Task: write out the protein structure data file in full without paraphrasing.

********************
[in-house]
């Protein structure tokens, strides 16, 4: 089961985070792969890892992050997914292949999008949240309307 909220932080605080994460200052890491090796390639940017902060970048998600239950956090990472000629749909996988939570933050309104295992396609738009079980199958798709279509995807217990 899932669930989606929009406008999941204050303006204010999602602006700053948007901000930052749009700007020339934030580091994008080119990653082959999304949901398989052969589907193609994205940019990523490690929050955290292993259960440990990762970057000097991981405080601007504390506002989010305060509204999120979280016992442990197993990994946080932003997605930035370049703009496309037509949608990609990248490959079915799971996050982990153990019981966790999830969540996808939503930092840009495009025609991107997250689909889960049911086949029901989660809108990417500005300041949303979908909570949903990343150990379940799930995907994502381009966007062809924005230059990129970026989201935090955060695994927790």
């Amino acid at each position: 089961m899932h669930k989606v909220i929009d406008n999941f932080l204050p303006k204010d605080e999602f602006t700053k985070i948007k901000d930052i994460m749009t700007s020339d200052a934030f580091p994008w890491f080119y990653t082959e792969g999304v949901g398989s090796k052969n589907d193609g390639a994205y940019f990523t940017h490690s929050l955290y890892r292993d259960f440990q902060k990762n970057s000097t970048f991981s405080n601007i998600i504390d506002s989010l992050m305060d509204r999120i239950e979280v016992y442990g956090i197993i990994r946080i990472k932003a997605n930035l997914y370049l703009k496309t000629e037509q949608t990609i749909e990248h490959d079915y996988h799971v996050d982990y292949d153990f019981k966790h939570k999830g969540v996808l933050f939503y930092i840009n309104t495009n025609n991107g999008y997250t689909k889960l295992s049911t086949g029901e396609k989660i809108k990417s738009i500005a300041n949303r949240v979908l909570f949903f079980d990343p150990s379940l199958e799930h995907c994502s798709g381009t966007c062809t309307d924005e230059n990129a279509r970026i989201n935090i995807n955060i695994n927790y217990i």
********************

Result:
[in-house]
């Protein structure tokens, strides 16, 4: 089961985070792969890892992050997914292949999008949240309307 909220932080605080994460200052890491090796390639940017902060970048998600239950956090990472000629749909996988939570933050309104295992396609738009079980199958798709279509995807217990 899932669930989606929009406008999941204050303006204010999602602006700053948007901000930052749009700007020339934030580091994008080119990653082959999304949901398989052969589907193609994205940019990523490690929050955290292993259960440990990762970057000097991981405080601007504390506002989010305060509204999120979280016992442990197993990994946080932003997605930035370049703009496309037509949608990609990248490959079915799971996050982990153990019981966790999830969540996808939503930092840009495009025609991107997250689909889960049911086949029901989660809108990417500005300041949303979908909570949903990343150990379940799930995907994502381009966007062809924005230059990129970026989201935090955060695994927790």
């Amino acid at each position: 089961m899932h669930k989606v909220i929009d406008n999941f932080l204050p303006k204010d605080e999602f602006t700053k985070i948007k901000d930052i994460m749009t700007s020339d200052a934030f580091p994008w890491f080119y990653t082959e792969g999304v949901g398989s090796k052969n589907d193609g390639a994205y940019f990523t940017h490690s929050l955290y890892r292993d259960f440990q902060k990762n970057s000097t970048f991981s405080n601007i998600i504390d506002s989010l992050m305060d509204r999120i239950e979280v016992y442990g956090i197993i990994r946080i990472k932003a997605n930035l997914y370049l703009k496309t000629e037509q949608t990609i749909e990248h490959d079915y996988h799971v996050d982990y292949d153990f019981k966790h939570k999830g969540v996808l933050f939503y930092i840009n309104t495009n025609n991107g999008y997250t689909k889960l295992s049911t086949g029901e396609k989660i809108k990417s738009i500005a300041n949303r949240v979908l909570f949903f079980d990343p150990s379940l199958e799930h995907c994502s798709g381009t966007c062809t309307d924005e230059n990129a279509r970026i989201n935090i995807n955060i695994n927790y217990i």